Uh oh, you are using an old web browser that we no longer support. Some of this website's features may not work correctly because of this. Learn about updating to a more modern browser here.

Skip To Content

An early start to the day Europe could stop children drowning

Balloons outside Parliament representing the 2.500 children who could die if EU leaders do not agree to restart rescue operations today.
Balloons outside the Houses of Parliament this morning representing the 2.500 children who could die if EU leaders do not agree to restart rescue operations today.

At the sun came up over London this morning at 5.50am, I was standing outside the Houses of Parliament.

I wasn’t alone: I was joined by a group of dedicated colleagues, some of whom had already been there for hours, tying 2,500 white helium balloons to the ground.

We were there to highlight that today’s a crunch day for Europe’s leaders and for the thousands of children endangered by their heartless policy when they cross the Mediterranean in search of safety.

The need to act

Each balloon represented the life of a child – a life that could be lost in this year if EU presidents and prime ministers don’t agree to scale search-and-rescue operations up to at least 2014 levels at their summit in Brussels today.

When the EU took the shameful decision last November to significantly scale back its search and rescue operation in the Mediterranean, they suggested it would act as a deterrent to migrants considering the trip.

They were wrong – and the consequences have been tragic.

In the last ten days, thousands of people, including hundreds of children, have died at sea. We’ve been calling on EU leaders to act decisively to stop more deaths from happening.

When thousands of lives are at stake, half measures don’t cut it. When they meet today, they must:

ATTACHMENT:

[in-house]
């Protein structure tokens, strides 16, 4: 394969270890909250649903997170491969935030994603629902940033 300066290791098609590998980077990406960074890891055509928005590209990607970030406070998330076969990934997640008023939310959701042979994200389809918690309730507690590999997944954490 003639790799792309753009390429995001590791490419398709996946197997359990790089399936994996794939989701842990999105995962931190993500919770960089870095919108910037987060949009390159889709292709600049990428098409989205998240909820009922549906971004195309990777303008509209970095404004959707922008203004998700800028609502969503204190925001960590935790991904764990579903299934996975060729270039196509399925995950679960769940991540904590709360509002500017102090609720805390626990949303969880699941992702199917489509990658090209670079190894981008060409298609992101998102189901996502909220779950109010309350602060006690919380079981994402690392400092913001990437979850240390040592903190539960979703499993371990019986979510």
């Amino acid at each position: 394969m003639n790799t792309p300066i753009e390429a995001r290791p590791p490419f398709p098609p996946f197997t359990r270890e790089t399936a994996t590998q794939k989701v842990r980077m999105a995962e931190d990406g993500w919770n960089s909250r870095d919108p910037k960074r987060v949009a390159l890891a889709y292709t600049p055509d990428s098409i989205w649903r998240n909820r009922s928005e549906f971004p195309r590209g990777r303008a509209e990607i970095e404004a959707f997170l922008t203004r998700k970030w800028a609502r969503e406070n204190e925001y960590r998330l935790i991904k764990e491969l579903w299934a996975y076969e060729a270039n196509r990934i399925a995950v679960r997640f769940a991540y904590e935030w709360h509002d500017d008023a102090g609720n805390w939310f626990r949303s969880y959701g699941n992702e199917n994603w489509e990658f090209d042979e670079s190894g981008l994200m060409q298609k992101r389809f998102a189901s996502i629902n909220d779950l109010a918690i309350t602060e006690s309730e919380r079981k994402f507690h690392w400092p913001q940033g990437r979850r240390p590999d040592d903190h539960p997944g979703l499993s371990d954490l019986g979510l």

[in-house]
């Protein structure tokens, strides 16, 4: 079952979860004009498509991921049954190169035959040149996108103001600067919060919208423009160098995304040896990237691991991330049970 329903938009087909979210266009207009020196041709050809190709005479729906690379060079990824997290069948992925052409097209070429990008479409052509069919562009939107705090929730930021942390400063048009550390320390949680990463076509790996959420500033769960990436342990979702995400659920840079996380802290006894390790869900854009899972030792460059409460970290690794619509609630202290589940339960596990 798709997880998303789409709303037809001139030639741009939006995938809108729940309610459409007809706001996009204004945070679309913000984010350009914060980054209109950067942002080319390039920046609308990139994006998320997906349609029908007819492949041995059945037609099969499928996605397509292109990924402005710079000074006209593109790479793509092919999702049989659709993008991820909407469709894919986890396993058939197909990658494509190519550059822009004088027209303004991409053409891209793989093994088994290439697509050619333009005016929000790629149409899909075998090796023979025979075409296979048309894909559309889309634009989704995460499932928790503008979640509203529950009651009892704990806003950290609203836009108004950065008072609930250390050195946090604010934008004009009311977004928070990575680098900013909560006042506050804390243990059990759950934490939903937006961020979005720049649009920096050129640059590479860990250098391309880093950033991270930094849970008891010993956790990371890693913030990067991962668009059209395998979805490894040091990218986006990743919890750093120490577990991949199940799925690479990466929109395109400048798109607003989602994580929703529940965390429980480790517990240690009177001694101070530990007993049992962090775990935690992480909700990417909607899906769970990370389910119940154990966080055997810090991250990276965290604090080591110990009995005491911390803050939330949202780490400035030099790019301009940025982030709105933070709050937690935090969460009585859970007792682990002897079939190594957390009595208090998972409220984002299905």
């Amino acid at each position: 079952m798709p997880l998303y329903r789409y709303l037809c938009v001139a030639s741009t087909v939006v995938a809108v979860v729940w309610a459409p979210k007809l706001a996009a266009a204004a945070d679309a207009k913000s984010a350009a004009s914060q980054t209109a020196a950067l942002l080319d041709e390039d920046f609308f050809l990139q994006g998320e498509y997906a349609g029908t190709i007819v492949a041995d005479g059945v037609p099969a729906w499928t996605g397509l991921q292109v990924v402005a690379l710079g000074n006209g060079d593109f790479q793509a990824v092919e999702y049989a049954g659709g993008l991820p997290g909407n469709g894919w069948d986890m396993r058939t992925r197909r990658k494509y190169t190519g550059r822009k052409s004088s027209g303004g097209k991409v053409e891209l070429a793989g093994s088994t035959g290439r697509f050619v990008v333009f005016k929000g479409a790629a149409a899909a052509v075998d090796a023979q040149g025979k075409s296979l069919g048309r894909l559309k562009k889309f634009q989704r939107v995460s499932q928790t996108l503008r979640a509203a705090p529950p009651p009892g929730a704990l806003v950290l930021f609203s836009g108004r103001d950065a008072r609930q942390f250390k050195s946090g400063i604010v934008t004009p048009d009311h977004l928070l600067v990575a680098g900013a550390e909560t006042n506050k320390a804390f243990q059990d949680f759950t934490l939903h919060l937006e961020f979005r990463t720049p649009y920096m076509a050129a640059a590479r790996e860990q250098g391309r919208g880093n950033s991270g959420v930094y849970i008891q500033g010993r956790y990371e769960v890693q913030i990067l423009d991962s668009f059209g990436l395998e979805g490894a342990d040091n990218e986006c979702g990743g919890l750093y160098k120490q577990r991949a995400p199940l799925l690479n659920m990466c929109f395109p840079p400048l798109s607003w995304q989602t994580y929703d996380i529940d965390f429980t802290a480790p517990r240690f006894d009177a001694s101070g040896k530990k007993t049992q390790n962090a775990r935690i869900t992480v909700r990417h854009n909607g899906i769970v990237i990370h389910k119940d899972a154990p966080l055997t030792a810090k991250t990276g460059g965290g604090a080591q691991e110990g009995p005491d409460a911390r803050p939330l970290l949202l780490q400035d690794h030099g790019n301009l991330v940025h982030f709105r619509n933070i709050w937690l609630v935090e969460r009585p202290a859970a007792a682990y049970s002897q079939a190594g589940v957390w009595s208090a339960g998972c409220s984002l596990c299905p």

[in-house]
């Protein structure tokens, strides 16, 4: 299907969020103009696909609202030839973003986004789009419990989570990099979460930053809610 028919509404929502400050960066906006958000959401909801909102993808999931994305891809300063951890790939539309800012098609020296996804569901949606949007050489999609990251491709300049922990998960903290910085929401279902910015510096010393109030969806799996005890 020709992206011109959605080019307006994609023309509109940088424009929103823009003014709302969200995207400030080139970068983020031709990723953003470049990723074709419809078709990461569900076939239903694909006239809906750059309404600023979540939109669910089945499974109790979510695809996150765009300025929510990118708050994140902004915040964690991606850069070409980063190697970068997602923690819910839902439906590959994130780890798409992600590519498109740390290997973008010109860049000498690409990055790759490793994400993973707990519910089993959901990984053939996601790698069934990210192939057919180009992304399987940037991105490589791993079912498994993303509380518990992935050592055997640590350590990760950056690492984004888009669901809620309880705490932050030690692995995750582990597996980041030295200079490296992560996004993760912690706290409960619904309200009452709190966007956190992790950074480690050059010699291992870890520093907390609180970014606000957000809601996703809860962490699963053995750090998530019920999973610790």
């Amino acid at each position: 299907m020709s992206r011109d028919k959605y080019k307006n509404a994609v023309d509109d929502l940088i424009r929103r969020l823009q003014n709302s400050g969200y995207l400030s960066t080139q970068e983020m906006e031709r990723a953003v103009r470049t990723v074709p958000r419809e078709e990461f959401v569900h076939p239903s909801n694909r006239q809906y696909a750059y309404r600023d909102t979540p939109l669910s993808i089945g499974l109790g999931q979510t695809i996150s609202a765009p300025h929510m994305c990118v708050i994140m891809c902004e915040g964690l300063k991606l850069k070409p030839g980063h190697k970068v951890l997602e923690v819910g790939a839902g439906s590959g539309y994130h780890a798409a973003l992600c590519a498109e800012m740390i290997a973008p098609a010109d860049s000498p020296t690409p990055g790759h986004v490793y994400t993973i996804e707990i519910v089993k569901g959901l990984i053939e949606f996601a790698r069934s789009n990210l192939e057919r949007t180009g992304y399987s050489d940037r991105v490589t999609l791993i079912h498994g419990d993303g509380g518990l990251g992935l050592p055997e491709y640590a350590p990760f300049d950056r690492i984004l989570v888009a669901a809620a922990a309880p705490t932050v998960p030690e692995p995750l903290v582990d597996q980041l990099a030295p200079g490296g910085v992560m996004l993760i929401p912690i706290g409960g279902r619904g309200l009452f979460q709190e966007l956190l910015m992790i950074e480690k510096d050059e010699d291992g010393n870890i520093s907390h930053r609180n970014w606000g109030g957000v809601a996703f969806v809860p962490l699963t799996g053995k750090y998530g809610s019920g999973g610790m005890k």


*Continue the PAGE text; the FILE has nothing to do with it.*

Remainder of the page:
1. Restart the Rescue.

Commit to establishing and deploying a search-and-rescue mission that exceeds the size and capability of the Mare Nostrum mission that was within 48 hours.

2. Respond to the humanitarian crisis.

The EU must commit to taking joint political and financial responsibility for the search-and-rescue mission itself and also for the wider response to the immediate humanitarian crisis.

3. Agree to a joint EU approach to prioritising care and protection of child migrants.

This should include greater support for child-friendly reception centres, accelerated processing of asylum applications of children and their families and specific measures to protect unaccompanied children, including shelter, food, clothing as well as emotional and legal support.

4. Agree to a long-term approach

A review of current restrictive migration and asylum policies that are a barrier to safer migration routes and which force people to resort to illegal traffickers.

Aid for fragile and conflict-affected countries and increased support for nations with the highest burden of refugees; and the increased prosecution of traffickers in human beings.

Across the UK, tens of thousands of ordinary people have signed our petition for a significant scale-up of search-and-rescue to save many thousands of lives this summer.

Children first, politics second

Mums and dads at the school gate tell me that they have seen the terrible pictures of the latest tragedies in the Mediterranean and that this simply has to stop.

If European leaders wanted they could have a full scale search-and-rescue operation in place within 48 hours. It’s entirely in their hands today. They must put the lives of children before politics.

While I type I look at one of the white balloons that I have brought back from Parliament Square and think of my own children safe at home. May there not be another child that drowns before our leaders act today.

Share this article